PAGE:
Helen Keller died in 1968.



Helen O. told us about a Polish social worker who saved 2,500 Jewish babies and children from the Nazi death camps during WW2 – a most courageous woman named Irena Sandler.

Irena was in her late twenties when Nazi tanks rolled into Warsaw in September of 1939.  She worked in the Warsaw health department and had permission to enter the ghetto, which had been set up in November 1940 to segregate the city’s 380,000 Jews.  While they were imprisoned behind a ghetto wall without food or medicine, she appealed to her closest friends and colleagues, mostly young women, some barely out of their teens.  They were part of a secret organization called Zegota, set up by the Polish government in exile in London.

Together they smuggled aid in and smuggled Jewish orphans out of the ghetto by hiding infants on trams, and garbage wagons, and in ambulances- leading older children out through secret passageways and city sewers.  Catholic birth certificates and identity papers were forged and signed by priests and high ranking officials in the Social Services Department so that the children could be taken from safe-houses in Warsaw to orphanages and convents in the surrounding countryside.  They were then placed in Polish Roman Catholic families.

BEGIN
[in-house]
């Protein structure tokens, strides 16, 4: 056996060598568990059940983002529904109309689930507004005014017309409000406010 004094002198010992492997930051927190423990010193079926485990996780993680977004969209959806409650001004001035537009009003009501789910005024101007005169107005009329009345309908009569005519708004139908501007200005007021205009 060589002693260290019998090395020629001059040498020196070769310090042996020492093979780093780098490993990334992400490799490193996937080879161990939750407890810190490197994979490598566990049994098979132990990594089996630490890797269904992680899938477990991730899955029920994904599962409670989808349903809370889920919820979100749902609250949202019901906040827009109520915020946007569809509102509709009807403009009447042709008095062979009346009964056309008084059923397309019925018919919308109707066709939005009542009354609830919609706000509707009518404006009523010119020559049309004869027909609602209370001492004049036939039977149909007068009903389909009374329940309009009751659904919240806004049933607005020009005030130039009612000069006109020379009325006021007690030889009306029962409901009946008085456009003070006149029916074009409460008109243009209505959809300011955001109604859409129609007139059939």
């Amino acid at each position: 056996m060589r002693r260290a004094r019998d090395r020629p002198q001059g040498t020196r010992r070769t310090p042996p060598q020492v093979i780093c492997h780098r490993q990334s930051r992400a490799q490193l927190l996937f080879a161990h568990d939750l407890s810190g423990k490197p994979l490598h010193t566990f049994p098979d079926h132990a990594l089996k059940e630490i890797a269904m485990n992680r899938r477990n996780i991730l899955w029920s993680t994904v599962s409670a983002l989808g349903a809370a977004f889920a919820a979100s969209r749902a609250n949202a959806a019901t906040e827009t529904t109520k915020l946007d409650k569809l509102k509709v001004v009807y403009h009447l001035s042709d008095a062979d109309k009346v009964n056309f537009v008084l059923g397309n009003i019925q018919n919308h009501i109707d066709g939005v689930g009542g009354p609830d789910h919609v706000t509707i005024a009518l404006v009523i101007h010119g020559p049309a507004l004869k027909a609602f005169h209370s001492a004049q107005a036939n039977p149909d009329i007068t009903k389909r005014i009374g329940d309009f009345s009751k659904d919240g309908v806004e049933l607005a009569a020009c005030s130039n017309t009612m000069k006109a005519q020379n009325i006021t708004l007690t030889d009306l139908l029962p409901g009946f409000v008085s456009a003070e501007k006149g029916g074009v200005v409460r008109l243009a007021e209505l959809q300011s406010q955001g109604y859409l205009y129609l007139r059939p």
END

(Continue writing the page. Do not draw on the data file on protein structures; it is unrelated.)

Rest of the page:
The scheme was fraught with danger.  The city was crawling with ruthless blackmailers, and the Gestapo were constantly on the lookout for Jews who had escaped from the ghetto.

Sandler and her colleagues kept meticulous records of the children’s Jewish names so that they could be reunited with their parents after the war.  They noted the names of the children on cigarette papers, twice for security, and sealed them in two glass bottles, which she buried in a colleague’s garden.

After the war, the bottles were dug up and the lists handed to Jewish representatives.  Attempts were made to reunited the children with their families but most of them had perished in concentration camps.